Prepare for schools in the medical professions
As you get started, you'll want to first understand general course requirements for schools in the medical professions. Not surprisingly each medical, dental, and veterinary school has its own set of course requirements. However, in general, the table below lists minimum course requirements for most programs.
|Typical minimum requirements|
|Biology||One year with laboratory|
|Inorganic Chemistry||One year with laboratory|
|Organic Chemistry||One year with laboratory|
|Physics||One year with laboratory|
|Biochemistry||One semester. Check the Chemistry and Biochemistry websites to determine which biochemistry course is the best fit.|
|Mathematics||One year. A semester of calculus and a semester of statistics are recommended.|
|English_____________||Two semesters: A first-year writing course counts as one semester of the requirement. You will also need a semester of literature/composition.|
|Psychology||Material from an introductory psychology course is on the MCAT; some schools in the medical professions require one course.|
|Sociology||Material from an introductory sociology course is on the MCAT; some schools in the medical professions require one course.|
|Humanities and Social Sciences||An increasing number of schools require courses in these areas but the number and types of courses vary by school. The MCAT has a critical thinking section that uses passages from the humanities and social sciences.|
Important information about course requirements
- Requirements are in a time of transition. Please note that the requirements for medical schools are currently in transition as schools around the country reexamine their entrance requirements and reconsider the competencies, knowledge, and strengths medical students and physicians should possess. This process is ongoing and requirements will continue to change while you are in college. In addition, the Medical College Admission Test (MCAT) includes material from a number of courses outside the sciences.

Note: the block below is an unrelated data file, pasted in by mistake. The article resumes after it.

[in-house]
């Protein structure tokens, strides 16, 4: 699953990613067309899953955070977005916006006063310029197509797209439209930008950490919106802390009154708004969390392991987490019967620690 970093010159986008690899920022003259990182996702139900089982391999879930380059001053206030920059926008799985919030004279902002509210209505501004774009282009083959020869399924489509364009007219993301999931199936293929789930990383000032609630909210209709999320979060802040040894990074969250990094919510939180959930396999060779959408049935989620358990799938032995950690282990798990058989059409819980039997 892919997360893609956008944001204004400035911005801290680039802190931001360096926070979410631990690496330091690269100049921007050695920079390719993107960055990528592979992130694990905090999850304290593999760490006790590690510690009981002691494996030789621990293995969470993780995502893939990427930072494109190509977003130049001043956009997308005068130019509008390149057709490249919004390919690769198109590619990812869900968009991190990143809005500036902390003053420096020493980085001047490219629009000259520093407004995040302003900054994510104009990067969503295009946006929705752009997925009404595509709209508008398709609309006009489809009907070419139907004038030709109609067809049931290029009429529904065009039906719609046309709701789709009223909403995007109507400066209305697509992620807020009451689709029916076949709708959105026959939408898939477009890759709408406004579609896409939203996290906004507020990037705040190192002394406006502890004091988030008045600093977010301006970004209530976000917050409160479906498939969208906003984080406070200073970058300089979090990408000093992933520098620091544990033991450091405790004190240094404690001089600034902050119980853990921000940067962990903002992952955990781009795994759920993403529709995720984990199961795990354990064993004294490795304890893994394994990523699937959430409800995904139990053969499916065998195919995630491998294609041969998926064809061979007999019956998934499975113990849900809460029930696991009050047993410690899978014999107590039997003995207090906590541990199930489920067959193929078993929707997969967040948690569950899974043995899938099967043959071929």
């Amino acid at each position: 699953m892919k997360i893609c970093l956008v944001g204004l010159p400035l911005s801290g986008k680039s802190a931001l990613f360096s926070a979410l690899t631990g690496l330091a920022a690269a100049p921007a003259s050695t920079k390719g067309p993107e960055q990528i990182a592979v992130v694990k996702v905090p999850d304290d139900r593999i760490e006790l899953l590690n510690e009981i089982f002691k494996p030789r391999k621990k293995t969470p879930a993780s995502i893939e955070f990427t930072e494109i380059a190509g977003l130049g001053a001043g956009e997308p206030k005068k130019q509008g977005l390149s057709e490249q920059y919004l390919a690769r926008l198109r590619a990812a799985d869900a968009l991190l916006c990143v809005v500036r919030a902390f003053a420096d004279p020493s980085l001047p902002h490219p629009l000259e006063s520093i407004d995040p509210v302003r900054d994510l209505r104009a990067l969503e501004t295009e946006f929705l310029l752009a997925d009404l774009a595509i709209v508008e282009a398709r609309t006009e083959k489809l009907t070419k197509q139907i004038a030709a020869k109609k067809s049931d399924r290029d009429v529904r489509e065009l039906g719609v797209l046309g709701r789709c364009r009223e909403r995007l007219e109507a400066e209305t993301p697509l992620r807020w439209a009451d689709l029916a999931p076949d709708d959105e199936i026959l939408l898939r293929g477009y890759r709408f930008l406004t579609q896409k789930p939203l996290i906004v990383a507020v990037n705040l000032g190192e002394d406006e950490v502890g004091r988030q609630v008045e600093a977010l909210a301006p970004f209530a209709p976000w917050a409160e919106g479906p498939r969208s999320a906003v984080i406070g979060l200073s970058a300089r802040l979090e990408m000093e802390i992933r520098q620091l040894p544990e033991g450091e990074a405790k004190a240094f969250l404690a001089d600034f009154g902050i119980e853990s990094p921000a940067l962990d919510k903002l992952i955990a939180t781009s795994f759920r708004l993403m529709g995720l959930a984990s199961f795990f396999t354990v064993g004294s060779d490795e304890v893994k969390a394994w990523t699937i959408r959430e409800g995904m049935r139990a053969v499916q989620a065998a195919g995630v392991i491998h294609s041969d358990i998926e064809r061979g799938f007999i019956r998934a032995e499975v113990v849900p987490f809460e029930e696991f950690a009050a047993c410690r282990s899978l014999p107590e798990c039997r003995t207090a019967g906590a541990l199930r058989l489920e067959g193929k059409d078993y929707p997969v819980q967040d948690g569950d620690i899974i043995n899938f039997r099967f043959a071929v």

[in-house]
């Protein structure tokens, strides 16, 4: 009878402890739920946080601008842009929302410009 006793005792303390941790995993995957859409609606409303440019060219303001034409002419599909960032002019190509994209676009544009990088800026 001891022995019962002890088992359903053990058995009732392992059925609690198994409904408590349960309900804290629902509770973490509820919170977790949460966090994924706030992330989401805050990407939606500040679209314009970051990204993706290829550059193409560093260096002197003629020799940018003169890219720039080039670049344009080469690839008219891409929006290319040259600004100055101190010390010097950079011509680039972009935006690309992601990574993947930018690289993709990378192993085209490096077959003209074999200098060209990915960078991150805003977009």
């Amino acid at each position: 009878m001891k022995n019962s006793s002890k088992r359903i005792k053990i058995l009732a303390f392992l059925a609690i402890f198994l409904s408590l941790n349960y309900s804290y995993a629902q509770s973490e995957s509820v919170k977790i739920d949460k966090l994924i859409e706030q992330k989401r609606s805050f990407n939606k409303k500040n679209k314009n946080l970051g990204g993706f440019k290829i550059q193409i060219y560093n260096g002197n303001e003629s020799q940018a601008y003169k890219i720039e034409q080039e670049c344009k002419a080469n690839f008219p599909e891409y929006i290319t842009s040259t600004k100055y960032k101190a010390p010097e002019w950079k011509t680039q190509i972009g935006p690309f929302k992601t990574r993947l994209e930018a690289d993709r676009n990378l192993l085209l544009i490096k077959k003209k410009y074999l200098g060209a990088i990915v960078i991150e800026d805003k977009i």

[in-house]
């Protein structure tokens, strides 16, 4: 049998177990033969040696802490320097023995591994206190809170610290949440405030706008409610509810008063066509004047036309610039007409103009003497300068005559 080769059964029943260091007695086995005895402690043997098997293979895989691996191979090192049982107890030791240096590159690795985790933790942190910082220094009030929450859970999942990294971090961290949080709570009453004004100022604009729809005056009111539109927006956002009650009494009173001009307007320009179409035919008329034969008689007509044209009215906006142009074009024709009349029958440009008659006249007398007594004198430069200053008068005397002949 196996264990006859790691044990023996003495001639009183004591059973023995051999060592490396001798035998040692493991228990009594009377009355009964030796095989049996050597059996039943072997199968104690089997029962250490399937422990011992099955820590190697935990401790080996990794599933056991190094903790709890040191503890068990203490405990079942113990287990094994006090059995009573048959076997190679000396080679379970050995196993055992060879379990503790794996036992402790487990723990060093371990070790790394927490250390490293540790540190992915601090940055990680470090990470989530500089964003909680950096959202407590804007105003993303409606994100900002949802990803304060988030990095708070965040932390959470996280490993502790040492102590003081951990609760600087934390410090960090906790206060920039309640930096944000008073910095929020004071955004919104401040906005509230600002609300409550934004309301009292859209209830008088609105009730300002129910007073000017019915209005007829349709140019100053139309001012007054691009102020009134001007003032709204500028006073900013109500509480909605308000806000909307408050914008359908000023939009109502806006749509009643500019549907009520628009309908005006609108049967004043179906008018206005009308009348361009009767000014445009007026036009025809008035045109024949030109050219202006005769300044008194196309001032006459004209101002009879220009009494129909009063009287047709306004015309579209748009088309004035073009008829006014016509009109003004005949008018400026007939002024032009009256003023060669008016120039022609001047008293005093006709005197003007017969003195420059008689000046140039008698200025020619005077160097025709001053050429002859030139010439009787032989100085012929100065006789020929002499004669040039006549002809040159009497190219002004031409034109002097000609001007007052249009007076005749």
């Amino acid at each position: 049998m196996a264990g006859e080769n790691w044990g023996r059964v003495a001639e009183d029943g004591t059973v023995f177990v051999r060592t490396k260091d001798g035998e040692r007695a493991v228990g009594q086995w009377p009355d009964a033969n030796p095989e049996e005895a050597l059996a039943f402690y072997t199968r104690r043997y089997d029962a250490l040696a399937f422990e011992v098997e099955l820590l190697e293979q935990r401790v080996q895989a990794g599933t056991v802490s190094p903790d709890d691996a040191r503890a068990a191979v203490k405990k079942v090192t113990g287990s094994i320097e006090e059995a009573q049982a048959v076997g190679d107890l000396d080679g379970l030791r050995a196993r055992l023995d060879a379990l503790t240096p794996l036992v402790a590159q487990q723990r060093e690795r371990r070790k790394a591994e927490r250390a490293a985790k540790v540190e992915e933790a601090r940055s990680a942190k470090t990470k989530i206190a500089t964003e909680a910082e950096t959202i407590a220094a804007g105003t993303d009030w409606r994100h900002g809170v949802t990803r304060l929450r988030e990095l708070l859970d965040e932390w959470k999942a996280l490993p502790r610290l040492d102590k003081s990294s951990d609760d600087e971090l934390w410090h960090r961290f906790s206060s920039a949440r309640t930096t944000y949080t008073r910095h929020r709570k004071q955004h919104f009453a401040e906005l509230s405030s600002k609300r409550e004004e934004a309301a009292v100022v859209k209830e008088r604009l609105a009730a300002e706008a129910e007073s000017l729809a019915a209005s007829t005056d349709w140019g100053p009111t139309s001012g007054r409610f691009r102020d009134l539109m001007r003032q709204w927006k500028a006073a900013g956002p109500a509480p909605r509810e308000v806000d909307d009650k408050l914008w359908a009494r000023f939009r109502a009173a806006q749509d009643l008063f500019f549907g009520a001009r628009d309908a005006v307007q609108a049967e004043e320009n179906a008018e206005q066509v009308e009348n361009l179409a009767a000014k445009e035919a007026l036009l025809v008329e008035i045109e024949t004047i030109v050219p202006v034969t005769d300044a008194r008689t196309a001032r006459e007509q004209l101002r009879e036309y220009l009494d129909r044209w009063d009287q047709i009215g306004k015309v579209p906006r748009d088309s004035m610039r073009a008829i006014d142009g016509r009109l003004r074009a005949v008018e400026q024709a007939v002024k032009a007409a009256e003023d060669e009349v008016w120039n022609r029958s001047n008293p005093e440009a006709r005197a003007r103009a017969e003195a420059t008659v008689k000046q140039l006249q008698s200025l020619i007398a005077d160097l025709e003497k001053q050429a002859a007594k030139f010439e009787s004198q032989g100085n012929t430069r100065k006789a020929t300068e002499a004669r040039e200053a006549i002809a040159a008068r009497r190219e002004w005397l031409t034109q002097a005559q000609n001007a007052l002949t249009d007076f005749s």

- Requirements vary; check school websites. It's important to remember that requirements vary for particular fields, schools, programs, and states. For example, a number of Texas medical schools require two years of biology; Oregon Health Sciences University requires genetics; and some California schools have unique requirements.
Dental school prerequisites are similar to those required by medical schools; however, they also vary by school. Veterinary schools each set their own requirements. Some veterinary schools require more courses for pre-vets than for students interested in the other medical professions.
If you are interested in particular schools, it's important to check their websites to review their requirements and plan your program accordingly. Begin by checking your own state schools, even if you currently think you do not want to attend them. To learn accurate and current information about schools, you should become familiar with the admissions literature in your field. It's also important that you check the relevant websites.
- Learn about resources that list prerequisites for schools in the medical professions. We recommend that you purchase access to the online Medical School Admission Requirements (MSAR), a resource available from the Association of American Medical Colleges (AAMC). In addition, the AAMC organized links to medical schools’ admission websites for each school:
Medical School Admission Requirements Website
Similar resources are also available to students entering the other medical professions:
Osteopathic Medical Schools
Veterinary Medical Schools (updated April 2015), but be sure to check out websites of individual schools for details. See also the Science Library’s Course Reserve section and the Center for Work and Service library
It will be helpful for you to acquaint yourself with the subjects on the MCAT. If you are planning to enter medical school immediately after college, you will need to take the MCAT by the end of junior year. To see the material on the MCAT, go to the AAMC website and follow the appropriate links to find out everything you'll need to know.